‘Laura’ re-emerges as the talk of Mexico

Scandal-ridden Bozzo's latest strip soars to top of ratings

After leaving her native Peru in March 2008 under a cloud of controversy, longtime talkshow host Laura Bozzo has re-emerged atop the ratings in her new yakker, “Laura,” aired by Mexico’s broadcast giant Televisa.

The strip, which bowed last week in Mexico, is set to make its way Stateside via Univision’s Telefutura channel Feb. 7.

On its opening day in Mexico, the show scored an impressive 18.0 rating/40.5 share, beating No. 2 web TV Azteca’s attempt to go head-to-head via its own diva-led talker, “Ella es Niurka” (She is Niurka), hosted by Cuban-born Niurka Marcos, which finished far behind at 10.7.

Bozzo had long been rumored to want to move to the world’s top producer of Spanish-language content since her arrival in Mexico three years ago.

A trained lawyer, she’s a magnet for scandals, including accusations that she faked the hard-luck stories of the poor and needy whose cases she took up on her Telemundo show, “Laura en accion” (Laura in Action), which was canceled in March 2008.

She insists that every case she covers on the new “Laura” will be real (though she doesn’t admit any of her previous shows were staged). The cases are to be chosen from within the network’s own massive charitable organization, Fundacion Televisa.

“You all are going to be able to see another kind of program,” Bozzo told local media. “Here, nothing is acted. I know that there are a lot of programs acted, but this one is totally verified, and we are going to get to the bottom of the matter (each time).”

Known in Peru as the queen of TV trash and”the dirtiest mouth on TV,” Bozzo took the Hispanic media by storm in 1998 with her hit Telemundo program “Laura en America,” which aired widely in Latin America and ran until 2006.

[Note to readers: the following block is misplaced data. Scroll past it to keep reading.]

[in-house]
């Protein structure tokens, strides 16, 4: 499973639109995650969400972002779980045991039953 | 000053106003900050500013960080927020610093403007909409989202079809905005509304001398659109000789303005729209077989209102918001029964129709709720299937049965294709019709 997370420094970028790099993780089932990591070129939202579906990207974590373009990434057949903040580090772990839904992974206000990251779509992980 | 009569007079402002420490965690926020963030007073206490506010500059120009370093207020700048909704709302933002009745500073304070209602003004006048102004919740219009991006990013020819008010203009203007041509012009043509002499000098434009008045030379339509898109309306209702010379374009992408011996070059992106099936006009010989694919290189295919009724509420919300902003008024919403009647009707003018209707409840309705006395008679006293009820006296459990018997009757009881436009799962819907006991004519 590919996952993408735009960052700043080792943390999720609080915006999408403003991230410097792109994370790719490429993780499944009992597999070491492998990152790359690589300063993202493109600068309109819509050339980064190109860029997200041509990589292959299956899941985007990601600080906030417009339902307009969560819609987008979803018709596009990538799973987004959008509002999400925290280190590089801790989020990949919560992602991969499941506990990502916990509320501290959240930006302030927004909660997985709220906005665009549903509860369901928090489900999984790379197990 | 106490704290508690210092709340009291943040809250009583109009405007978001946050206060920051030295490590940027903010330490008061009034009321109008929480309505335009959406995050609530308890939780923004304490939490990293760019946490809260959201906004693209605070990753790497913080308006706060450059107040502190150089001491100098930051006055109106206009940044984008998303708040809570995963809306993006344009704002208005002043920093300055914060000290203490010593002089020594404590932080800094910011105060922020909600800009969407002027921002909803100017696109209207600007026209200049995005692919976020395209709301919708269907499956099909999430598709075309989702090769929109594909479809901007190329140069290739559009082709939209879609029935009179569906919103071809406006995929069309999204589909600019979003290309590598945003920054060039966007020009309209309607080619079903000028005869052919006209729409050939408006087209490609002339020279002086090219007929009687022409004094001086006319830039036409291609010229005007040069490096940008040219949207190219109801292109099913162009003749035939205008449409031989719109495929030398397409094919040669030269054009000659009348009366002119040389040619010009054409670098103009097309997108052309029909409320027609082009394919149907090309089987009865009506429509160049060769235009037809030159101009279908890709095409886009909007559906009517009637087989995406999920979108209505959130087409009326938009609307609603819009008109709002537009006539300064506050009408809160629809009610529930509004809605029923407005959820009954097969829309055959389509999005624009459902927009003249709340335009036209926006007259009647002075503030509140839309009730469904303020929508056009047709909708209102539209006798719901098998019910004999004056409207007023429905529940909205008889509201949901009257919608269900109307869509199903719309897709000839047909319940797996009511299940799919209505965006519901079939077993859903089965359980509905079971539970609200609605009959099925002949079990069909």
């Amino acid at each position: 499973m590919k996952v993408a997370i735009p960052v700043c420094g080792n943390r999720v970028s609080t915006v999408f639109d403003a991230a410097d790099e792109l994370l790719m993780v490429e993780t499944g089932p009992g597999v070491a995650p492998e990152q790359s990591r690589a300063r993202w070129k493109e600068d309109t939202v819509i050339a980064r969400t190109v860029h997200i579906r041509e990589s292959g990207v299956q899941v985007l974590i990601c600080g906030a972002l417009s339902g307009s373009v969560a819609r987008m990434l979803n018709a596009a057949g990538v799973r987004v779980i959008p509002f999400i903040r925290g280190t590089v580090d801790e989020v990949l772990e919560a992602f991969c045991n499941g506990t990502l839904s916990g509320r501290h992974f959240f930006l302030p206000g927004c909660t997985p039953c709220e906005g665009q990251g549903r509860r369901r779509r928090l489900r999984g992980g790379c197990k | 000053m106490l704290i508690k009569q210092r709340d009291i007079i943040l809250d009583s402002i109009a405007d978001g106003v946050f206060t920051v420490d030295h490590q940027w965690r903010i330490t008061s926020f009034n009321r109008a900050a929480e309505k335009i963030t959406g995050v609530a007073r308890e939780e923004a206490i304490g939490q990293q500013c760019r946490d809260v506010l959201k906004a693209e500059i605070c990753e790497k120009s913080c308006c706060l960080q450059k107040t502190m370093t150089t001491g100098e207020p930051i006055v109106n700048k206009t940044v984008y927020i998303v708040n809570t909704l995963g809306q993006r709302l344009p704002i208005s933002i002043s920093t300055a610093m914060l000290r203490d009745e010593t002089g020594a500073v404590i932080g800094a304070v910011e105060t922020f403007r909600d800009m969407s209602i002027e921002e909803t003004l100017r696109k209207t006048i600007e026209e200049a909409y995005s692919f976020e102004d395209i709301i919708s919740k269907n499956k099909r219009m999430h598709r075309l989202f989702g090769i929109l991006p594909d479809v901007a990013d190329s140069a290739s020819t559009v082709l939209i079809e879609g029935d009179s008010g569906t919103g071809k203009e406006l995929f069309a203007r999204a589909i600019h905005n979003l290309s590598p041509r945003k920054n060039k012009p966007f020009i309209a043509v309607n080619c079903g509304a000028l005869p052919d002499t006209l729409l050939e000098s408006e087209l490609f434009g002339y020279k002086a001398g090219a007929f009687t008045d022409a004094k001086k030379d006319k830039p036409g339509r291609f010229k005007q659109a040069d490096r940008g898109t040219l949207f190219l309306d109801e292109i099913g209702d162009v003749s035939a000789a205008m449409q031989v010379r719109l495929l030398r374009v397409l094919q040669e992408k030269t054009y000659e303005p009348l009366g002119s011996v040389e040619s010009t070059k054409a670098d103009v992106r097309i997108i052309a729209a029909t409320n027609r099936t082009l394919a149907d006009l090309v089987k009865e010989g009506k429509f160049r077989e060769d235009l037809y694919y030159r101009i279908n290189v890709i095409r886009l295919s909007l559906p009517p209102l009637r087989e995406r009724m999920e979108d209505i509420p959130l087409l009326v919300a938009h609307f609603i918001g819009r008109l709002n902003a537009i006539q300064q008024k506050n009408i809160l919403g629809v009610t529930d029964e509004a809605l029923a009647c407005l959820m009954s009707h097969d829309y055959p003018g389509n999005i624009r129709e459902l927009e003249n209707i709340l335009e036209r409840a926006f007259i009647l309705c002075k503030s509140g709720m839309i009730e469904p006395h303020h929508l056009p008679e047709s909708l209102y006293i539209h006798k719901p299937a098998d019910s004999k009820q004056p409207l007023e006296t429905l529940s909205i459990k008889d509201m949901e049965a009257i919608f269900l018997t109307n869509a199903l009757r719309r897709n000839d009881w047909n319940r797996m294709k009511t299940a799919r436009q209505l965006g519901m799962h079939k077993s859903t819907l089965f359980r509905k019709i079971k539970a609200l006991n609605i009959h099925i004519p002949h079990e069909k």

She presented herself as an advocate to the impoverished and abused who found themselves in extreme situations, often acting on their behalf and unspooling their stories each week.

Her tearful hand-holding frequently devolved into on-air brawls sparked by jilted lovers or outraged mothers, earning her another nickname — the Jerry Springer of Peru.

The host got into political hot water after being accused of using her show to sway public opinion to support the government of Alberto Fujimori, which fell apart in 2000.

In July 2002, Bozzo was placed under house arrest, accused of taking a $3 million bribe from former Peruvian spy Vladimiro Montesinos, who was alleged to be her lover; her show was banned in Peru.

Undeterred, she moved into Monitor Studios in Lima, where “Laura en America” filmed, to keep her show on the air outside the country.

In 2005, both her house arrest and contract with Telemundo ended, and she briefly moved production of “Laura en America” to Televisa until calling it quits in 2006.

Narrowly avoiding a four-year sentence for her crimes in Peru, she tried to re-enter TV in 2007 via Spain’s Telecinco, but the program never made it out of pilot.

Her 2009 show “Laura de todos” (Everyone’s Laura), for Mexico’s TV Azteca, made its way to the U.S. via Azteca America. But a new controversy surrounding the show seemed to emerge every few months.

She feuded with fellow Azteca personalities, threatened to sue Ecuadoran President Rafael Correa for barring the show there, and even got into a very public shouting match with Mexican rock fixture Alex Lora, who accused her of manipulating the poor.

In September, the embattled host announced her departure for Televisa, sparking rumors that Azteca was preparing a lawsuit and threatening to freeze her assets in Mexico. While no action against Bozzo emerged, leaked tapes revealed her angry tirades against her producer and others at the broadcaster.

More recently in radio interviews, Bozzo has repeatedly said that she has no ill-will against the company.

High ratings in tow, Bozzo’s new show will go toe-to-toe Stateside with Telemundo’s “Caso cerrado” (Case Closed).